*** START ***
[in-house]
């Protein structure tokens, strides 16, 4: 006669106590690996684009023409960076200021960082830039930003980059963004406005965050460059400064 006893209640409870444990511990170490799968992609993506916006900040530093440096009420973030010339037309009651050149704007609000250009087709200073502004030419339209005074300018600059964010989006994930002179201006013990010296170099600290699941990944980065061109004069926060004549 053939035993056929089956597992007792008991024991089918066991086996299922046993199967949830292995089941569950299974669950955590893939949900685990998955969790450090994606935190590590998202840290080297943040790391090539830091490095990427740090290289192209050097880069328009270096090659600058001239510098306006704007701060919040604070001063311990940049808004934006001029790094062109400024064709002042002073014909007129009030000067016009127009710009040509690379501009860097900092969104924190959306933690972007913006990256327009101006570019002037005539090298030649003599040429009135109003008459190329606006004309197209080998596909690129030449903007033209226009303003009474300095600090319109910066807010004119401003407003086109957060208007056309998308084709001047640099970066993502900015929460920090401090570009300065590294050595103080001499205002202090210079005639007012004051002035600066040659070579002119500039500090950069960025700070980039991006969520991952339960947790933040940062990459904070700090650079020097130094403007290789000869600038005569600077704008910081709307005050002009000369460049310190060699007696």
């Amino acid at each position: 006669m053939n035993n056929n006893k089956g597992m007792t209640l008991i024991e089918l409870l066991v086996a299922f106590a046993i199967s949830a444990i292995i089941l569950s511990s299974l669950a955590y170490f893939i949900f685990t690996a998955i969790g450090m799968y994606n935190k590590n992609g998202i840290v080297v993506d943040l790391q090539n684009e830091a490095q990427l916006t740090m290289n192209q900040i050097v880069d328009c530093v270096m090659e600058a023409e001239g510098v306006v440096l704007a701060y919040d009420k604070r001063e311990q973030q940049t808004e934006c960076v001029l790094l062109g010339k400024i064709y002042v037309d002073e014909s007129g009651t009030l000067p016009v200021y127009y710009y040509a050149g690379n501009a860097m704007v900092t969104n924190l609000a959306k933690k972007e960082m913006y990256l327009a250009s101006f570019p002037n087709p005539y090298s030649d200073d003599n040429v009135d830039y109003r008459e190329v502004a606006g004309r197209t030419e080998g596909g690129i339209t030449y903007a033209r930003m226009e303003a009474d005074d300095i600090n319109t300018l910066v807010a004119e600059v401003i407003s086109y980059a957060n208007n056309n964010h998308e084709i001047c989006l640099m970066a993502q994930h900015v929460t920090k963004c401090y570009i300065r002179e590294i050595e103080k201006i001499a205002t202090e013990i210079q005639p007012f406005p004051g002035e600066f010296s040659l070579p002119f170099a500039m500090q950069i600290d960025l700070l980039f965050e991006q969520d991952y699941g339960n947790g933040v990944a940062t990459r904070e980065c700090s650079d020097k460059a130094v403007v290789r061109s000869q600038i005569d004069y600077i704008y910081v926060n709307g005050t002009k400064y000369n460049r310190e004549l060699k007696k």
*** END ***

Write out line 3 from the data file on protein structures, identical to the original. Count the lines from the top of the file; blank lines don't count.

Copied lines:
């Amino acid at each position: 006669m053939n035993n056929n006893k089956g597992m007792t209640l008991i024991e089918l409870l066991v086996a299922f106590a046993i199967s949830a444990i292995i089941l569950s511990s299974l669950a955590y170490f893939i949900f685990t690996a998955i969790g450090m799968y994606n935190k590590n992609g998202i840290v080297v993506d943040l790391q090539n684009e830091a490095q990427l916006t740090m290289n192209q900040i050097v880069d328009c530093v270096m090659e600058a023409e001239g510098v306006v440096l704007a701060y919040d009420k604070r001063e311990q973030q940049t808004e934006c960076v001029l790094l062109g010339k400024i064709y002042v037309d002073e014909s007129g009651t009030l000067p016009v200021y127009y710009y040509a050149g690379n501009a860097m704007v900092t969104n924190l609000a959306k933690k972007e960082m913006y990256l327009a250009s101006f570019p002037n087709p005539y090298s030649d200073d003599n040429v009135d830039y109003r008459e190329v502004a606006g004309r197209t030419e080998g596909g690129i339209t030449y903007a033209r930003m226009e303003a009474d005074d300095i600090n319109t300018l910066v807010a004119e600059v401003i407003s086109y980059a957060n208007n056309n964010h998308e084709i001047c989006l640099m970066a993502q994930h900015v929460t920090k963004c401090y570009i300065r002179e590294i050595e103080k201006i001499a205002t202090e013990i210079q005639p007012f406005p004051g002035e600066f010296s040659l070579p002119f170099a500039m500090q950069i600290d960025l700070l980039f965050e991006q969520d991952y699941g339960n947790g933040v990944a940062t990459r904070e980065c700090s650079d020097k460059a130094v403007v290789r061109s000869q600038i005569d004069y600077i704008y910081v926060n709307g005050t002009k400064y000369n460049r310190e004549l060699k007696k």